The course is open to young people between the ages of 13 - 19. The cost will be £220. For further information about application, please contact the Course Director by March 31st 2009.

Dominic Sullivan
Tel: 0208 788 8659

The Association of Catholic Families


Three seminarians from Ecône were killed on a mountaineering expedition this afternoon. May they rest in peace.

Support Pope Benedict

I haven't mentioned this before, but having read that, apparently, all Catholics are outraged by Pope Benedict's actions in lifting those excommunications, I thought that some of you might welcome an opportunity to take from your mouth the words that others have put in it.
Here is an opportunity to sign a statement of support for the Holy Father. 38,000 signatures so far, and rising. H/T The New Liturgical Movement.

Tuesday, 10 February 2009

Thank you, Coral.

Coral sent me this:

An atheist was walking through the woods.

"What majestic trees"!
"What powerful rivers"!
"What beautiful animals"!
He said to himself.

As he was walking alongside the river, he heard a rustling in the bushes behind him. He turned to look. He saw a 7-foot grizzly charge towards him. He ran as fast as he could up the path. He looked over his shoulder & saw that the bear was closing in on him.

He looked over his shoulder again, & the bear was even closer. He tripped & fell on the ground. He rolled over to pick himself up but saw that the bear was right on top of him, reaching for him with his left paw & raising his right paw to strike him. At that instant the Atheist cried out, "Oh my God!"

Time Stopped.
The bear froze. 
The forest was silent.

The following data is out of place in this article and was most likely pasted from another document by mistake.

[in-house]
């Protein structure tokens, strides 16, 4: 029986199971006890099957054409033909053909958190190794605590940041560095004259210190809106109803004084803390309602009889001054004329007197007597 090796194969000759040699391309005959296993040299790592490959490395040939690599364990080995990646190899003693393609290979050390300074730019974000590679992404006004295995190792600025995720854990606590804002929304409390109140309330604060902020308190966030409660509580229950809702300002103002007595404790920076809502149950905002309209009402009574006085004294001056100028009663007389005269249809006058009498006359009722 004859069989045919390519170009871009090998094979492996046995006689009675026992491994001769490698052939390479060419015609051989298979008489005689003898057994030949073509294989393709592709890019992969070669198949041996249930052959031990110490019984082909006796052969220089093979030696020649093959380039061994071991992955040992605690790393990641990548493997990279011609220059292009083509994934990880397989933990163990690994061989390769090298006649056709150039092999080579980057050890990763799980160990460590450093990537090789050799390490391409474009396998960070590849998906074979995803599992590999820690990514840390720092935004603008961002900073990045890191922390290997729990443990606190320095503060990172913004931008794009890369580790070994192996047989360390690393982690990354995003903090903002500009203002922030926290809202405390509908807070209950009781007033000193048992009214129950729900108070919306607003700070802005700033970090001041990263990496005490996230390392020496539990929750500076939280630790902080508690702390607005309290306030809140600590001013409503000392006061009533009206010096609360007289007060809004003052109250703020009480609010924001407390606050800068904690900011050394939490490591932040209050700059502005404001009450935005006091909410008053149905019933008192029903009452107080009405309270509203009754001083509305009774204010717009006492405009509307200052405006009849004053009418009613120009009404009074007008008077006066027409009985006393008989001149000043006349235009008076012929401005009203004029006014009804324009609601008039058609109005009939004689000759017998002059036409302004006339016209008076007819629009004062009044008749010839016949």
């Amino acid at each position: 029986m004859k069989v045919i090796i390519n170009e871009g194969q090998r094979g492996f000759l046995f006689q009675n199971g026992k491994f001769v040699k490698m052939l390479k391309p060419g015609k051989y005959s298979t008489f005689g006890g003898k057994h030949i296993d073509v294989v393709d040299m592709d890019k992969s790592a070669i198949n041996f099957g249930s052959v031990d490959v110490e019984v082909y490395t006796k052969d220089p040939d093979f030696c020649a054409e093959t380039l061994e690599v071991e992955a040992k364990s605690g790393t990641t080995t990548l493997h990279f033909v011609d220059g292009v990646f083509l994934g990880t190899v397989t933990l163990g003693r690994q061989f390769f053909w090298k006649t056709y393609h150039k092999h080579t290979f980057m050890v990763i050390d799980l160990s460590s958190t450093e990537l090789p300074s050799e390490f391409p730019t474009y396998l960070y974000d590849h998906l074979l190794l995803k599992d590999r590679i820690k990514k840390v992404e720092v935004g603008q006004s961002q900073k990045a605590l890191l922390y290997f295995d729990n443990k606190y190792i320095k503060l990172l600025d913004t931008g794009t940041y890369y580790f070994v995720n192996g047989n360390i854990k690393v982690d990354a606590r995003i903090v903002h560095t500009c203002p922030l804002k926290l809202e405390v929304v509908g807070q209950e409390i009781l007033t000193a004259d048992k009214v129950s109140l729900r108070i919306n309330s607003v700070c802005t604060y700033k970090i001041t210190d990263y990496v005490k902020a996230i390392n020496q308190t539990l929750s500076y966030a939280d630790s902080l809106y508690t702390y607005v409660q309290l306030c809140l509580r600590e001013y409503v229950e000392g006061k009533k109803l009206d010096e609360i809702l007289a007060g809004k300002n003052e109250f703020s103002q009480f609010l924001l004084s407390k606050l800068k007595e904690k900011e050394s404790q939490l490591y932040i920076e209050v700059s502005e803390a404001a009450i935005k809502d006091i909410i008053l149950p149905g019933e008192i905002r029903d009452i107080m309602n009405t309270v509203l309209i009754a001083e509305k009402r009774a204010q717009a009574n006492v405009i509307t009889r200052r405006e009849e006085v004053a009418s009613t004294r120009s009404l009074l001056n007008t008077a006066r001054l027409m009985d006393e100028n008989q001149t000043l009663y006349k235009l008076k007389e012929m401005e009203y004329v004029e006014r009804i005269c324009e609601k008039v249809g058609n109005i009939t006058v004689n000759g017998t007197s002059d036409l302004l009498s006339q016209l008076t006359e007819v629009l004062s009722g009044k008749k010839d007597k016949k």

As a bright light shone upon the man, a voice came out of the sky. "You deny my existence for all these years, teach others I don't exist and even credit creation to cosmic accident." "Do you expect me to help you out of this predicament? Am I to count you as a believer"?

The atheist looked directly into the light, "It would be hypocritical of me to suddenly ask You to treat me as a Christian now, but perhaps You could make the BEAR a Christian"?

"Very Well," said the voice.

The light went out. The sounds of the forest resumed. And the bear dropped his right paw, brought both paws together, bowed his head & spoke:

"Lord bless this food, which I am about to receive from thy bounty through Christ our Lord, Amen."

Arius redivivus

Well, I guess it had to happen. I have often thought that many modern-day Christians have more than a little taint of Arianism about them. Arius (3rd-4th century Alexandria) was an enthusiast for the prevailing sentiment in the East that to assert absolute equality in the Trinity was, as it were, to disrespect the Father. He took it to extremes, however, and sparked a revolution. I think many nowadays think that Jesus was goddish, but not God Himself.
Anyway, Arius has found new disciples—not quasi-Arians, but the real thing (they think). Have a look here, and start rubbing your eyes. H/T Love of your love.

I don't know where the Arian site got the picture from, but Arius was never more than a presbyter.

Well, duh!

"Can you possibly think any individual can believe that Jesus was born of the Virgin Mary?"
Thus saith one Fr Peter Kennedy, the parish priest of St Mary, South Brisbane, Australia, who is outraged that his Archbishop wants him out of his parish where he has been carrying on a rather different sort of Catholic priesthood for some years, baptizing 'in the name of the creator, redeemer and sanctifier', presumably because the Father, Son and Holy Spirit are sexist, ceremonially uniting gay couples and encouraging a buddhist prayer group.